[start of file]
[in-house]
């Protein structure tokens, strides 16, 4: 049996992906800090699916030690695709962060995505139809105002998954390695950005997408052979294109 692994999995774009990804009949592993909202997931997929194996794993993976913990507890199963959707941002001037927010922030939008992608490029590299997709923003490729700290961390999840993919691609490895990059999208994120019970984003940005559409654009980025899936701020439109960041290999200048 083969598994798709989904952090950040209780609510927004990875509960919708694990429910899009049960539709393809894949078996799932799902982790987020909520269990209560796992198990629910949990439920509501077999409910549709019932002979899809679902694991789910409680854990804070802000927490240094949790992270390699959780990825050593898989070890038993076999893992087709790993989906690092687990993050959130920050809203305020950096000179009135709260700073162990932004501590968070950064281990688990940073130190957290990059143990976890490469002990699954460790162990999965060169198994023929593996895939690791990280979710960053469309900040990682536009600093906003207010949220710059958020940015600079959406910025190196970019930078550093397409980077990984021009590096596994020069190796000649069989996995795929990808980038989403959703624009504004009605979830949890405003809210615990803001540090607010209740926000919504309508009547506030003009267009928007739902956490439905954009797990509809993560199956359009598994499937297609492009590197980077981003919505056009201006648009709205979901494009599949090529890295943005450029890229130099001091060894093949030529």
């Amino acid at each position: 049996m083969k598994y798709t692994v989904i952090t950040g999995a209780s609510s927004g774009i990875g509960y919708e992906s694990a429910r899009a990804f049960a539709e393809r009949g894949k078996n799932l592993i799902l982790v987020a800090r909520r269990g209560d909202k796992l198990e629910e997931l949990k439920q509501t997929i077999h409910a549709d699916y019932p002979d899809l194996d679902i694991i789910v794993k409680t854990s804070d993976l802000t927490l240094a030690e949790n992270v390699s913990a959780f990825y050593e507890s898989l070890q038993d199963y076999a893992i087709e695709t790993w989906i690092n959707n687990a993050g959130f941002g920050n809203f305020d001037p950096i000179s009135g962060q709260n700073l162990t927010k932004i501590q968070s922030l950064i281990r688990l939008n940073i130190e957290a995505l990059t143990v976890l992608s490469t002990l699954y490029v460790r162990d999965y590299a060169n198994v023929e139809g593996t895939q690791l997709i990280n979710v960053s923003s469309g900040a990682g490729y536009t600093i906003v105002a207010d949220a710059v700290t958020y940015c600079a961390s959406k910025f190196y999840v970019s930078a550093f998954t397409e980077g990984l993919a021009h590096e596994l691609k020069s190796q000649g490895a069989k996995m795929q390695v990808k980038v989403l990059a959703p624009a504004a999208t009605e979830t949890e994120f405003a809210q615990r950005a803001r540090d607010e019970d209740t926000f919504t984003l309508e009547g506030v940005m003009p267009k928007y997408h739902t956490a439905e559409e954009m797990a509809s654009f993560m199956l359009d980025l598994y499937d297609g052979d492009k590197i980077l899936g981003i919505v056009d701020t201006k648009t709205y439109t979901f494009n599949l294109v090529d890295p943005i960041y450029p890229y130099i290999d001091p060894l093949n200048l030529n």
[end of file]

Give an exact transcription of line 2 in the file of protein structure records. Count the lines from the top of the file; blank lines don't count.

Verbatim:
């Protein structure tokens, strides 16, 4: 049996992906800090699916030690695709962060995505139809105002998954390695950005997408052979294109 692994999995774009990804009949592993909202997931997929194996794993993976913990507890199963959707941002001037927010922030939008992608490029590299997709923003490729700290961390999840993919691609490895990059999208994120019970984003940005559409654009980025899936701020439109960041290999200048 083969598994798709989904952090950040209780609510927004990875509960919708694990429910899009049960539709393809894949078996799932799902982790987020909520269990209560796992198990629910949990439920509501077999409910549709019932002979899809679902694991789910409680854990804070802000927490240094949790992270390699959780990825050593898989070890038993076999893992087709790993989906690092687990993050959130920050809203305020950096000179009135709260700073162990932004501590968070950064281990688990940073130190957290990059143990976890490469002990699954460790162990999965060169198994023929593996895939690791990280979710960053469309900040990682536009600093906003207010949220710059958020940015600079959406910025190196970019930078550093397409980077990984021009590096596994020069190796000649069989996995795929990808980038989403959703624009504004009605979830949890405003809210615990803001540090607010209740926000919504309508009547506030003009267009928007739902956490439905954009797990509809993560199956359009598994499937297609492009590197980077981003919505056009201006648009709205979901494009599949090529890295943005450029890229130099001091060894093949030529």